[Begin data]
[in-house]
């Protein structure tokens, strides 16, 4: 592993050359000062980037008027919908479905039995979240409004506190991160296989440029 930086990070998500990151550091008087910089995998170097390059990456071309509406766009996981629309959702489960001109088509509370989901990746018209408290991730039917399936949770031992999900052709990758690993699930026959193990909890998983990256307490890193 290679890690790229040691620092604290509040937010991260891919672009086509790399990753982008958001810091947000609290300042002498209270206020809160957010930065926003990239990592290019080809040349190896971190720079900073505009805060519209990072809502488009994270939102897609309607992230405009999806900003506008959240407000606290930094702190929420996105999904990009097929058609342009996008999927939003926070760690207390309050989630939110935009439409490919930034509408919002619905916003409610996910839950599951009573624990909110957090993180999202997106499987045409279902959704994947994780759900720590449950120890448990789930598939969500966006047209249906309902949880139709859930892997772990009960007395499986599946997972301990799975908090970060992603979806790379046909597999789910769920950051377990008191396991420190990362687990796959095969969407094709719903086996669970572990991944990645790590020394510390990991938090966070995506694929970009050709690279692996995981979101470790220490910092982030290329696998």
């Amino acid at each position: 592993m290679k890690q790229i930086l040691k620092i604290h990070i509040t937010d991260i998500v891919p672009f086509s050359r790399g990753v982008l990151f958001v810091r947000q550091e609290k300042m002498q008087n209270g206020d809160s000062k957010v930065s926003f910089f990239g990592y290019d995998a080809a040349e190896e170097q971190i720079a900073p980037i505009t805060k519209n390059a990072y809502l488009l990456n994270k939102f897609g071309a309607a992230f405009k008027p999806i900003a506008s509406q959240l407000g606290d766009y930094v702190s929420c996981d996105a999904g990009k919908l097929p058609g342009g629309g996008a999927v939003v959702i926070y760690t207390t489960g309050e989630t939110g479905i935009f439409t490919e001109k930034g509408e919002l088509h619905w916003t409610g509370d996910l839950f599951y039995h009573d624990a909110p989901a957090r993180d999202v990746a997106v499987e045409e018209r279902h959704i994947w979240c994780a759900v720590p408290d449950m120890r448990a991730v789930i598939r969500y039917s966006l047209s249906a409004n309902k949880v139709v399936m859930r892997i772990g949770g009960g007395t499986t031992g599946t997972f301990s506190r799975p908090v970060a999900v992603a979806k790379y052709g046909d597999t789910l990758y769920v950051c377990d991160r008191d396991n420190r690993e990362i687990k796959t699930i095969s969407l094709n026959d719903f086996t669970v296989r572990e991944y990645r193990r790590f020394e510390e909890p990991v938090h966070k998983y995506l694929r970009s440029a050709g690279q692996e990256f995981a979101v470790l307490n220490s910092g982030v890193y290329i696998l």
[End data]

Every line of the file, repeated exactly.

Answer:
[in-house]
């Protein structure tokens, strides 16, 4: 592993050359000062980037008027919908479905039995979240409004506190991160296989440029 930086990070998500990151550091008087910089995998170097390059990456071309509406766009996981629309959702489960001109088509509370989901990746018209408290991730039917399936949770031992999900052709990758690993699930026959193990909890998983990256307490890193 290679890690790229040691620092604290509040937010991260891919672009086509790399990753982008958001810091947000609290300042002498209270206020809160957010930065926003990239990592290019080809040349190896971190720079900073505009805060519209990072809502488009994270939102897609309607992230405009999806900003506008959240407000606290930094702190929420996105999904990009097929058609342009996008999927939003926070760690207390309050989630939110935009439409490919930034509408919002619905916003409610996910839950599951009573624990909110957090993180999202997106499987045409279902959704994947994780759900720590449950120890448990789930598939969500966006047209249906309902949880139709859930892997772990009960007395499986599946997972301990799975908090970060992603979806790379046909597999789910769920950051377990008191396991420190990362687990796959095969969407094709719903086996669970572990991944990645790590020394510390990991938090966070995506694929970009050709690279692996995981979101470790220490910092982030290329696998």
């Amino acid at each position: 592993m290679k890690q790229i930086l040691k620092i604290h990070i509040t937010d991260i998500v891919p672009f086509s050359r790399g990753v982008l990151f958001v810091r947000q550091e609290k300042m002498q008087n209270g206020d809160s000062k957010v930065s926003f910089f990239g990592y290019d995998a080809a040349e190896e170097q971190i720079a900073p980037i505009t805060k519209n390059a990072y809502l488009l990456n994270k939102f897609g071309a309607a992230f405009k008027p999806i900003a506008s509406q959240l407000g606290d766009y930094v702190s929420c996981d996105a999904g990009k919908l097929p058609g342009g629309g996008a999927v939003v959702i926070y760690t207390t489960g309050e989630t939110g479905i935009f439409t490919e001109k930034g509408e919002l088509h619905w916003t409610g509370d996910l839950f599951y039995h009573d624990a909110p989901a957090r993180d999202v990746a997106v499987e045409e018209r279902h959704i994947w979240c994780a759900v720590p408290d449950m120890r448990a991730v789930i598939r969500y039917s966006l047209s249906a409004n309902k949880v139709v399936m859930r892997i772990g949770g009960g007395t499986t031992g599946t997972f301990s506190r799975p908090v970060a999900v992603a979806k790379y052709g046909d597999t789910l990758y769920v950051c377990d991160r008191d396991n420190r690993e990362i687990k796959t699930i095969s969407l094709n026959d719903f086996t669970v296989r572990e991944y990645r193990r790590f020394e510390e909890p990991v938090h966070k998983y995506l694929r970009s440029a050709g690279q692996e990256f995981a979101v470790l307490n220490s910092g982030v890193y290329i696998l």